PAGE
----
Each surname can also be composite, the parts usually linked by the preposition de (of) or by a hyphen. For example, a person’s name might be Juan Pablo Fernández de Calderón García-Iglesias, consisting of a forename (Juan Pablo), a paternal surname (Fernández de Calderón) and a maternal surname (García-Iglesias).

In Spain, upon marrying, a woman does not change her surname. In some instances, such as high society meetings, and with no legal value, the husband’s surname can be added after the woman’s surnames using the preposition de.

One Leocadia Blanco Álvarez, married to a Pedro Pérez Montilla, may be addressed as Leocadia Blanco de Pérez or as Leocadia Blanco Álvarez de Pérez. This format is not used in everyday settings and has no legal value; it is rarely used and only in situations where the relationship to the husband is being stressed.

ucme's avatar

After a row, spouses may still call each other bitch/prick, but wedded bliss means you soon make up.

whitenoise's avatar

As a nice gentleman from rural Texas once told me…
“You can divorce your wife, but she’ll always be your sister.”

ucme's avatar

@whitenoise The UK has a similar locale where this is common practice, it’s called Wales.
“You can divorce your wife, but she’ll always be your sheep!”

Pandora's avatar

I live in the states and when I was getting married I realized that it bugged me to get rid of my last name but I did want to have my husbands name as well because I didn’t want any future children to have a different last name to mine.
So I asked the lady in the court house where I went to sign my marriage license if I could hold onto my maiden name and she said sure. I didn’t have a middle name so it was simple to change my maiden name to a middle name and then add my husbands last name. That is all it took.

marinelife's avatar

It works the way the couple wants. I kept my last name when I married and my husband kept his. We did not have children.

Actually, the plan I like the best is that the couple choose a new name they both take and their children take.

poisonedantidote's avatar

For those who are interested…

After talking to the woman in the registry office, it turns out I don’t have to worry, as names are based on blood lines here. Because of this, our names would not change at all, seeing as we both only have 1 surname. I can not take her name, and she can not take mine, unless one of our parents adopts the other.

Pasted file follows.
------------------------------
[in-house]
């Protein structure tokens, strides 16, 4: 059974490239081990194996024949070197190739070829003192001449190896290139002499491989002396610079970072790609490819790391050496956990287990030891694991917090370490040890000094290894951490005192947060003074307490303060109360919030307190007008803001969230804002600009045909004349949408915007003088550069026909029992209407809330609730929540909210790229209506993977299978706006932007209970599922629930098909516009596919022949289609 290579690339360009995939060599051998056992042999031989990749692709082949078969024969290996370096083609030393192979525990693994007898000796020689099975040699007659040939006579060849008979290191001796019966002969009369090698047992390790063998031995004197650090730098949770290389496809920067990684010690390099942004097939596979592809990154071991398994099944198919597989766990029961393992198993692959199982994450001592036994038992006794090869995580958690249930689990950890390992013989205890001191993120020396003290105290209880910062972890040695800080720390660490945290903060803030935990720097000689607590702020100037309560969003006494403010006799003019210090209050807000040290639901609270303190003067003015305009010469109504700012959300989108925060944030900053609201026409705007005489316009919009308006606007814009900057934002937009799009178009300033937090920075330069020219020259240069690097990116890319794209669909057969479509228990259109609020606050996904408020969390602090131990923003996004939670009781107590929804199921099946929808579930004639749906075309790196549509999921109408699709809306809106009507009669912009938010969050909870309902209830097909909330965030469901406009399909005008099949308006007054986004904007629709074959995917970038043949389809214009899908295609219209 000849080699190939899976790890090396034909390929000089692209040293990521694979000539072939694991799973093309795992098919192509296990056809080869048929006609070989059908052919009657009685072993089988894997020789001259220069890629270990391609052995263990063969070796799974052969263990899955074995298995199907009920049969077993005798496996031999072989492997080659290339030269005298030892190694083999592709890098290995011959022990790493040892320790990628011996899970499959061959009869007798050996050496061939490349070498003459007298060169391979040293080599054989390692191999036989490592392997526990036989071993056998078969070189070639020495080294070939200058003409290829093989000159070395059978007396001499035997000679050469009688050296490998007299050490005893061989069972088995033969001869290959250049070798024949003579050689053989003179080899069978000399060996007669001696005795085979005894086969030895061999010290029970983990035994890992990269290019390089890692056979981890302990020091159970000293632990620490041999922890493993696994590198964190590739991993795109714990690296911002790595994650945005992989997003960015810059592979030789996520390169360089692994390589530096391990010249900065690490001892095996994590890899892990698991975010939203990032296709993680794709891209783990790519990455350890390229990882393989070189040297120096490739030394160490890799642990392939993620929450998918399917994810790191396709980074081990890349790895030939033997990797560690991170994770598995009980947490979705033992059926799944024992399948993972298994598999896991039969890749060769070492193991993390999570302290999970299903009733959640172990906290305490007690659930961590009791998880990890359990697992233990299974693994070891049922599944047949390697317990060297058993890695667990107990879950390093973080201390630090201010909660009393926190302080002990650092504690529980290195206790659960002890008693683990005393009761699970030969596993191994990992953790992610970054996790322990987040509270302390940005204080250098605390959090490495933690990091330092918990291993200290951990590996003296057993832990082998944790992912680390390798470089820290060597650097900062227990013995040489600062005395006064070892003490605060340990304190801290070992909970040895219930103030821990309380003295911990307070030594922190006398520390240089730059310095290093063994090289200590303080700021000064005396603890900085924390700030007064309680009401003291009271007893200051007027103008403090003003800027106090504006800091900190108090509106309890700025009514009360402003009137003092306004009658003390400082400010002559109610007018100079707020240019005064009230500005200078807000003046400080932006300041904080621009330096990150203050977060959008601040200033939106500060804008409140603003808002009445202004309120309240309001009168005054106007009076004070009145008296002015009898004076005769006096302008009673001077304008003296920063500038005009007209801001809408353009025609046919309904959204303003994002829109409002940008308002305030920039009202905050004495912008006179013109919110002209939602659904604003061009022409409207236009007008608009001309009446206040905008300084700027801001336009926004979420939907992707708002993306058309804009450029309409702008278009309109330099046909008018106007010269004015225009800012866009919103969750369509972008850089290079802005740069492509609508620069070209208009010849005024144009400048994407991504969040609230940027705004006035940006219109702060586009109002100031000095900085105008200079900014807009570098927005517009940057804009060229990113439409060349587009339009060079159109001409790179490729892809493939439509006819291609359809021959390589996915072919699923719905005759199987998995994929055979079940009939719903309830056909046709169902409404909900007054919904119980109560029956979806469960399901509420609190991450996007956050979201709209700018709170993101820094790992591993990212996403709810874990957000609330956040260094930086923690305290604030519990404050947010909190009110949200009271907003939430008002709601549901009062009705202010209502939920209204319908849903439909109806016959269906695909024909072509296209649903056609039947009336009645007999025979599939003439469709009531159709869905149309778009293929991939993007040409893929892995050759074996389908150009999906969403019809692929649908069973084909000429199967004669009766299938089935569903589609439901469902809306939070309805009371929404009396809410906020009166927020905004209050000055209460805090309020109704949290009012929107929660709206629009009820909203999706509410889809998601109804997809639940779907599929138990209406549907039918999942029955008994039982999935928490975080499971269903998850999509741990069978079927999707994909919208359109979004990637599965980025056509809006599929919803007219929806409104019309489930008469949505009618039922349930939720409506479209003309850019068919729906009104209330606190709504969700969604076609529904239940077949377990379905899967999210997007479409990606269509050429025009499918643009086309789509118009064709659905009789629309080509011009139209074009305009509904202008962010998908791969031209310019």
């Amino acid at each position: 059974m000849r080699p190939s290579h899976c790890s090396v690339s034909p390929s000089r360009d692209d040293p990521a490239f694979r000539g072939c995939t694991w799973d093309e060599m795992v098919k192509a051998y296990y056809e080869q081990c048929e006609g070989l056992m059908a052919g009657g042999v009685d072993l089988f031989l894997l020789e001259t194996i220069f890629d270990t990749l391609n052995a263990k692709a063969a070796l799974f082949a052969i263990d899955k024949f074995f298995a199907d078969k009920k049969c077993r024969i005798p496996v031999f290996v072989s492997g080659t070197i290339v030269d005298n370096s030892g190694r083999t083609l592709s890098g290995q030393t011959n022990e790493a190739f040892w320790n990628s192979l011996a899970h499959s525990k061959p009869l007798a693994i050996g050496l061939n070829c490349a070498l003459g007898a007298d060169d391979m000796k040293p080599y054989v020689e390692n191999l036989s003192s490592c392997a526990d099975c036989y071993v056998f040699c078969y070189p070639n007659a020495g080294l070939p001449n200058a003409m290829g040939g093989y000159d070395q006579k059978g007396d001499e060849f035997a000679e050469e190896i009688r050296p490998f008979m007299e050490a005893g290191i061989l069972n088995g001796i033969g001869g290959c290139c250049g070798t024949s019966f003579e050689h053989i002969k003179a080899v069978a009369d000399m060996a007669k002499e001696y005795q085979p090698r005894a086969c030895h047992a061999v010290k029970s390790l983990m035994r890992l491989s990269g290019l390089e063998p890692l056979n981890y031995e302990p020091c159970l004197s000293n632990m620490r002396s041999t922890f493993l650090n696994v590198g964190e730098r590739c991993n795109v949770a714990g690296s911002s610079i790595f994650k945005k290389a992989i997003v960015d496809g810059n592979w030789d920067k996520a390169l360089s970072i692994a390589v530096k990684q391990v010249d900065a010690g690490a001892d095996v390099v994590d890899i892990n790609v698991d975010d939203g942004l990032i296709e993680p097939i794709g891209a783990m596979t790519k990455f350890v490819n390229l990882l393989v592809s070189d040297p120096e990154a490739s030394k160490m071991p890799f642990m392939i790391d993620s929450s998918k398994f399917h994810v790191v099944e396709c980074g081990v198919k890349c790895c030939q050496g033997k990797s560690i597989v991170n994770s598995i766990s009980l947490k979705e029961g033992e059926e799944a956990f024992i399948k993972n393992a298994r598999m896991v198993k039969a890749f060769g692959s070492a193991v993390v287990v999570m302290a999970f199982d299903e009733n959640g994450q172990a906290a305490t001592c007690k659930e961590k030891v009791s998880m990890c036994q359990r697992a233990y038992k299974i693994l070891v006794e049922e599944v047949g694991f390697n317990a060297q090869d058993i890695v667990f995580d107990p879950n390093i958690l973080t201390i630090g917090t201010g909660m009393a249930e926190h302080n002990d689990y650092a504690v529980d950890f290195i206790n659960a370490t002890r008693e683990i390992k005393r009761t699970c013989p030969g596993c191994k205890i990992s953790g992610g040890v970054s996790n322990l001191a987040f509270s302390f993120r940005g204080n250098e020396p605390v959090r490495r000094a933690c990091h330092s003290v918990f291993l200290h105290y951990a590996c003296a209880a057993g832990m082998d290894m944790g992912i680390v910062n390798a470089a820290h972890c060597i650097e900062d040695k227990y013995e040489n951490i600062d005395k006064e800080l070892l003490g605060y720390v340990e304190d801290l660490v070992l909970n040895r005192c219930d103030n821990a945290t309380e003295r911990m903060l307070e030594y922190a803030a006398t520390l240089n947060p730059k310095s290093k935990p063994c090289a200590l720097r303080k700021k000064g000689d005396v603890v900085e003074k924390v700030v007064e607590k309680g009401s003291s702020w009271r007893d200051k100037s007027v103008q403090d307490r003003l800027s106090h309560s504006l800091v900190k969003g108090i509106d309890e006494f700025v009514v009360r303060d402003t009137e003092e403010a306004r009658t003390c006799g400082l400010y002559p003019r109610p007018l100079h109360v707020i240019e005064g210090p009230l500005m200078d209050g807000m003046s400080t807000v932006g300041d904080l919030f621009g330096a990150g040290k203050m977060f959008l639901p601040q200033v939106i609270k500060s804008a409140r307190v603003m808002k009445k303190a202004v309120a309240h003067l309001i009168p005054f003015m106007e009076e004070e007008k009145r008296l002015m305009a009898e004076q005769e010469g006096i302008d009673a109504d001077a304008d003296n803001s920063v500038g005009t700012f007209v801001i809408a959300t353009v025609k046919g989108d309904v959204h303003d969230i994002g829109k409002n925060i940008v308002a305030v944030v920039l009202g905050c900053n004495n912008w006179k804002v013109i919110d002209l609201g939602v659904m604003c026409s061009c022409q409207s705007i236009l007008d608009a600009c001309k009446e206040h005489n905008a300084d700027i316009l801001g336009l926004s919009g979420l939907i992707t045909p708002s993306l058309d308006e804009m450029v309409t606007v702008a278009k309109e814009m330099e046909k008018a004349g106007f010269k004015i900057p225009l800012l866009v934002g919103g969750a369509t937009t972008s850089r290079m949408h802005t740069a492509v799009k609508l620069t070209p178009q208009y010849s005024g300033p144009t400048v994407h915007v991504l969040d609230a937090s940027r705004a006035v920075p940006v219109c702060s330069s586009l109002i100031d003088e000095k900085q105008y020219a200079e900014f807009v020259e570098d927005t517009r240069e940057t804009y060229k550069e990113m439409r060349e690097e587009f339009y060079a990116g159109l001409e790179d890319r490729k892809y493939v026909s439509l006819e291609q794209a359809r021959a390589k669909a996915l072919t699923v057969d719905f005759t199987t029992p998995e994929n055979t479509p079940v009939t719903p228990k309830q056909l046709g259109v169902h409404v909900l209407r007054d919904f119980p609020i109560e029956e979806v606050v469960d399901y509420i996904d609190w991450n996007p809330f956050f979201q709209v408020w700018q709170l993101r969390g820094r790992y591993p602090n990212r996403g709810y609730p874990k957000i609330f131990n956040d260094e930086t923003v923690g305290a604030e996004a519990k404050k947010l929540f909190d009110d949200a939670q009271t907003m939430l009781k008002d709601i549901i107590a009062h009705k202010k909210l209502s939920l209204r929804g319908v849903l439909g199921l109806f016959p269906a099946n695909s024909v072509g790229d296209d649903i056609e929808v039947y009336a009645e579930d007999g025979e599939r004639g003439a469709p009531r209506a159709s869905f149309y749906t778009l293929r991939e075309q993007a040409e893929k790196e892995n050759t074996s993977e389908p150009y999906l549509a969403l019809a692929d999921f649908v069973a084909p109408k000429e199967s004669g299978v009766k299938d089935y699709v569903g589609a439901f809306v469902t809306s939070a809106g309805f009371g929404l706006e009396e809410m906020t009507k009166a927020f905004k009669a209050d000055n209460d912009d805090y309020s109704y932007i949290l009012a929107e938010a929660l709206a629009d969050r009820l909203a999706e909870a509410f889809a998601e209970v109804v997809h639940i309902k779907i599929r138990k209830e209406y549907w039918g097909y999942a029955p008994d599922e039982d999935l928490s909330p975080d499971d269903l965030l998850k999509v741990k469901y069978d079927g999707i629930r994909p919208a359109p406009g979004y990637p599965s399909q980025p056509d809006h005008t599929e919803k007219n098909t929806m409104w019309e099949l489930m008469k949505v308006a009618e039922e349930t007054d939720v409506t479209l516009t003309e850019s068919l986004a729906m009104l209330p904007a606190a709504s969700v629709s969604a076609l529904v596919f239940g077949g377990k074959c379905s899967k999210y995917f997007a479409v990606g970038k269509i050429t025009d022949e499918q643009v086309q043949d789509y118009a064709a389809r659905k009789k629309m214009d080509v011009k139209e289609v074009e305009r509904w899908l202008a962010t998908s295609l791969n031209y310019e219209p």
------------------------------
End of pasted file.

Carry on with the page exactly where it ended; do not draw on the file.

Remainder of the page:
As for kids, our kids would get 1 surname, and we would have to decide if it is mine or hers, they can not have both unless they decide to be Spanish nationals.

Easy solution… we will just have our names changed in the UK by a judge after we are married, then have the changes take effect here.

glacial's avatar

@marinelife And so, we would return to a time when “Smith” and “Johnson” had actual meaning. I kind of like that idea, too.

jerv's avatar

@Jeruba GA, but I should add that the US had no requirement that the married surname beats any relationship to the maiden name. I know a couple who changed their name to Pendragon when they took their vows.

gailcalled's avatar

My nephew and his new bride have each kept their own names. What will happen if and when they have a child is unclear.

hearkat's avatar

I am in the USA, and when I married 20+ years ago, I elected to keep my birth name – which was uncommon at that time. I gave my son his father’s last name; which gave us a few inconveniences after I was divorced, but it’s not something I regret.

Nowadays, it seems to be increasingly common for women to keep their birth name, as we typically have built our own educations, careers, and reputations with that name. But it is also pretty fluid, and I see many people with hyphenated names, or some people where both parties changed their surnames to one that they chose together.

downtide's avatar

@poisonedantidote If you want to change your name in the UK after you’re married, that’s very easily done with a Deed Poll. You can either download and print the form yourself and take it to a solicitor to be witnessed (not legally necessary but some organisations such as banks won’t accept it without a solicitor’s signature). Or you can use an online service where they just post the certificate to you already signed. It’s a little more expensive that way but it’s easier – I did it that way when I changed my name; it cost me £35 for 5 notarised certificates.

Legally, in the UK, if the parents have different surnames the child takes the mother’s surname at birth, but again, the deed poll can be used to change the baby’s name to whatever you want.

JLeslie's avatar

Each country has its traditions and laws. Most western developed countries you can choose what you want to do, but it is good to be aware of the local custom. For instance my husband full name is Firstname PaternalSurname Maternal Surname. Whe. He came to America he dropped his mom’s name, but he could have moved it to a middle name if he wanted to keep it in his name. His mother uses her maiden name still on her Mexican passport, but in America only uses her married surname. It’s important to be realistic about traditions and customs in your current country to avoid problems. My MIL had trouble finding a bank account because they wrote her last name as DeMarriedsurname. She never uses de unless she is giving her complete name and it is not part of her last name, it is inbetween her maiden and married name. If she had understood American forms and our customs better that would not have happened.

It’s whatever you want basically, or more importantly probably whatever your spouse will want for her name.

sparrowfeed's avatar

Typically even if the woman doesn’t change her name or chooses to hyphenate it, the man will still require for his children to be brought up under his name.. unless you end up marrying a really accepting and liberal guy. So ya.. it all kind of sucks for females.. STILL.